492 U.S. 195 (1989)
The prisoner confessed to stabbing a woman nine times after she refused to have sexual relations with him, and he was convicted of attempted murder. Before confessing, the prisoner was given warnings by the police, which included the advice that a lawyer would be appointed "if and when" the prisoner went to court. In reversing the denial of the prisoner's petition for habeas relief, the court of appeals held that such advice did not comply with the requirements of Miranda.
- On appeal, the Court held that the initial warnings given to the prisoner touched all of the bases required by Miranda.
- The police also added that they could not provide the prisoner with a lawyer, but that one would be appointed if and when he went to court.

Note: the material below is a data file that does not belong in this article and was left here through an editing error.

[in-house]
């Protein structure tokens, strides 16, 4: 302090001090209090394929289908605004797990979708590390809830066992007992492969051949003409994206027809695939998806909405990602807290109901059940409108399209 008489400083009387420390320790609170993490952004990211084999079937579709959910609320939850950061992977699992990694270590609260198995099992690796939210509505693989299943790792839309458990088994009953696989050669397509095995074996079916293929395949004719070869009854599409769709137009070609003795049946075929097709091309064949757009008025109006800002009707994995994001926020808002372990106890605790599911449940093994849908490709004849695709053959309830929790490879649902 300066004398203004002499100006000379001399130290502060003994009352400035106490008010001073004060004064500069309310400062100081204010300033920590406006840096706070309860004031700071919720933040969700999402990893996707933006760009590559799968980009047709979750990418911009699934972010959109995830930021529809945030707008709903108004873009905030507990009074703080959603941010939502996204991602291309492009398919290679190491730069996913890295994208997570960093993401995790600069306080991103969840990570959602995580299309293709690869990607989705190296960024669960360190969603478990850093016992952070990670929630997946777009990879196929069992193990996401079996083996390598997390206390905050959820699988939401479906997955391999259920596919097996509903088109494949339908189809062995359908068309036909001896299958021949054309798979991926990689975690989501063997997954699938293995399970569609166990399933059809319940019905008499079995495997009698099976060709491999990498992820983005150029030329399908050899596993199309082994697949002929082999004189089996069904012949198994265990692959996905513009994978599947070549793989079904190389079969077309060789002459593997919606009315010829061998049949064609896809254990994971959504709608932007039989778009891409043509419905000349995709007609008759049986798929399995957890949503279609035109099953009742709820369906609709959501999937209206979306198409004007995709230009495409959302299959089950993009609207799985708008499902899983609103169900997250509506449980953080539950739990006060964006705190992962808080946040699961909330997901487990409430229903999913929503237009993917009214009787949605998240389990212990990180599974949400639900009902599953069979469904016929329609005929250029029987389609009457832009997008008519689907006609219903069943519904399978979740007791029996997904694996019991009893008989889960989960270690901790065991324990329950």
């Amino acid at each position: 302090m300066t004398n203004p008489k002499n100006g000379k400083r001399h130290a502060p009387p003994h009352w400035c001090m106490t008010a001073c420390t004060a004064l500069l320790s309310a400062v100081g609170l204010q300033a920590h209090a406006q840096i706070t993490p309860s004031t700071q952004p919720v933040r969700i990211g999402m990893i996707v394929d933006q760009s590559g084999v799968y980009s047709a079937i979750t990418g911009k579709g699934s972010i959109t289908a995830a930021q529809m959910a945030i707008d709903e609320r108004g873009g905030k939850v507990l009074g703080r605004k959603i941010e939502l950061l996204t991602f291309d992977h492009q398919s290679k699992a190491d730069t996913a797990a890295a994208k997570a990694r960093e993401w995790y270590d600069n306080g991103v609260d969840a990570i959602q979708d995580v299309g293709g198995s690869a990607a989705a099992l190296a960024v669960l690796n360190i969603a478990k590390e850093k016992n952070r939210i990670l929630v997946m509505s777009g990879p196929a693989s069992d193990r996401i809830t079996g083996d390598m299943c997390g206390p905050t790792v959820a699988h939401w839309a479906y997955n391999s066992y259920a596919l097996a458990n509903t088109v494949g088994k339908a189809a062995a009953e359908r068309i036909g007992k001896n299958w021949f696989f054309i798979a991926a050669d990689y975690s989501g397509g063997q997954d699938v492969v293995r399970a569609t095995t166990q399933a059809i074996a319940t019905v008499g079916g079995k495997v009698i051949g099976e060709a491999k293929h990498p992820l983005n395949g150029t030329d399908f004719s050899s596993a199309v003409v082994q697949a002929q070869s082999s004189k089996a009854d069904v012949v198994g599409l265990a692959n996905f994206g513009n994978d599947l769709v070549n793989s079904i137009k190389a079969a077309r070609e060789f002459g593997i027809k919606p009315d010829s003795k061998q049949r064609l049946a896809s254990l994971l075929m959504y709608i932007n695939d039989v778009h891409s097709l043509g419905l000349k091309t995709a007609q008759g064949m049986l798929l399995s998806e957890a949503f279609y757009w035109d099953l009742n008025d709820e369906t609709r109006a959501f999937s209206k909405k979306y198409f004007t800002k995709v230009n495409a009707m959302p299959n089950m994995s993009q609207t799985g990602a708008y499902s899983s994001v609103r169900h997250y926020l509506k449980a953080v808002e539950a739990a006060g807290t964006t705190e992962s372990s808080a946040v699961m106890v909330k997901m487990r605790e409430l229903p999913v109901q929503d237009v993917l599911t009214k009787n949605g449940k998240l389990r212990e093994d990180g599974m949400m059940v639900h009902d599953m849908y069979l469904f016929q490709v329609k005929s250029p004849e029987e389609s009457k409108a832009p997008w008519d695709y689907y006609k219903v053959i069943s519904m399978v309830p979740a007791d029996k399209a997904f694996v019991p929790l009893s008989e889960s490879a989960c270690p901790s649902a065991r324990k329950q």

- It would be relatively commonplace for a suspect, after receiving Miranda warnings, to ask when he will obtain counsel.
- The "if and when you go to court" advice simply anticipated that question.
- Miranda did not require that attorneys be producible on call, but only that the suspect be informed, as here, that he had the right to an attorney before and during questioning, and that an attorney would be appointed for him if he could not afford one.
The court reversed the judgment of the court of appeals and remanded the cause of action for further proceedings.
Recommended Supplements for Criminal Procedure Criminal Procedure: Examples & Explanations, Sixth Edition
Emanuel Law Outline: Criminal Procedure